And who really is to blame when they eventually realize the fruitlessness of the endeavor? The race card has become faded and worn from overuse.

Those who resort to playing it need to realize how pathetic and truly impotent they appear.

Jeffrey K. Jacob

Corinna

 

Why do energy bills languish as adverse impacts grow?

 

As devastation from Gulf oil continues even after the well was capped, it is becoming all too apparent that fossil fuels are fouling our environment in planet-changing ways.

Though slimy birds and turtles are visual reminders of the impact, invisible gases formed as fuels burn relentlessly warm the atmosphere and oceans. And yet, the government provides huge subsidies to this industry.

Meanwhile, according to your July 23 article, clean energy legislation languishes in Washington. New solar and wind businesses are folding because they can’t wait for a national clean energy surge.

What is wrong with us? I am outraged that our lawmakers in Washington have not been able to pass a clean energy bill.

According to Dr. Paul Epstein in a Harvard Medical School publication, pollution from burning fossil fuels and higher levels of pollen due to temperature increases are leading causes of asthma and other lung diseases.

Even if legislators are skeptical about the human impact on climate change, a vigorous move to renewable energy will produce huge dollar savings on improved health, strengthened national security and provide additional green jobs.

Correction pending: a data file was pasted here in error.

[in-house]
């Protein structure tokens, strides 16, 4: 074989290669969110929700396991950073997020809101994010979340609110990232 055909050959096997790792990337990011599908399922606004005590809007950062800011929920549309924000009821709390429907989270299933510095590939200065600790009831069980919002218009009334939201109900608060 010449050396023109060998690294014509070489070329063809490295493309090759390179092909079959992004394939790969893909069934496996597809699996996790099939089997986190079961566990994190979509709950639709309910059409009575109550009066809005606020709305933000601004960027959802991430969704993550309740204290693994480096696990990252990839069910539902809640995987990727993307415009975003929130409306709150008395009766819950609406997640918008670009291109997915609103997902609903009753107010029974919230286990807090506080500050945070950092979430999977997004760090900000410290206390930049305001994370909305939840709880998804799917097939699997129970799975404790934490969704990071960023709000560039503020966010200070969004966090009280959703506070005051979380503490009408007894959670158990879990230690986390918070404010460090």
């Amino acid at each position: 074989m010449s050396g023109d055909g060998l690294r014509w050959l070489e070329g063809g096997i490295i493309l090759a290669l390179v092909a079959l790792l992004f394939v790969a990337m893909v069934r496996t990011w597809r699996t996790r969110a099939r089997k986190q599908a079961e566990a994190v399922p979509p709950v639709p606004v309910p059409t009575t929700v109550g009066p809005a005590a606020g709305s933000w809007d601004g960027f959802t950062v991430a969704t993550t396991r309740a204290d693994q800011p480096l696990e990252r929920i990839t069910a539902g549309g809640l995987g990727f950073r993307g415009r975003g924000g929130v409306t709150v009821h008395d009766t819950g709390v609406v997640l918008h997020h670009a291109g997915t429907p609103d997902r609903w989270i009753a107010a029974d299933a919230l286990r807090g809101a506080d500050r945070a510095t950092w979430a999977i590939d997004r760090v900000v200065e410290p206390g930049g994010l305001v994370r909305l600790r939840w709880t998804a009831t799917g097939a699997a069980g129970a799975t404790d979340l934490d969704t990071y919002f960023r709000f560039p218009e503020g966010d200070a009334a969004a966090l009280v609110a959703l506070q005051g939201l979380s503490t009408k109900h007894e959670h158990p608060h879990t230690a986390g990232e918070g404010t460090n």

Clean energy needs to be a priority for our nation. We can’t wait any longer to address the biggest challenge of our generation.

Fran Ludwig

Damariscotta

 

Motorcycle rider sees lots of discourteous drivers

 

I’m a disgruntled motorcycle rider. My wife has been riding with me as a passenger for 38 years.

For our entire marriage, I have never been close to being hit by another motorcycle, but have been close to being hit hundreds of times by other vehicles, mostly by people talking on cell phones or texting, or after being cut off by just mean, rude drivers.

The windows in my house shake from loudspeakers in cars every day. Rice-rocket motorcycles go by on the back wheel with young girls as passengers, and it scares me for that person’s family. I have sons and daughters and it scares me.

I have a Harley that is a little loud. I don’t abuse it in residential areas or at midnight to wake people.

Most of us who have ridden a long time police each other. I do fundraisers and participate in them to raise money for veterans and worthy causes.

Recently 100 bikes rode for domestic violence. We ride for Home Town Heroes, police, firemen, EMTs. We ride because we like it: It’s a hobby, a way of life.

I apologize for the really loud bikes and those who will ruin our passion to do this. Motorcycle drivers do not talk on cells and do not talk or text on a moving motorcycle.

How about the concerned public? Would you be as courteous to us?

Theodore Perry

Westbrook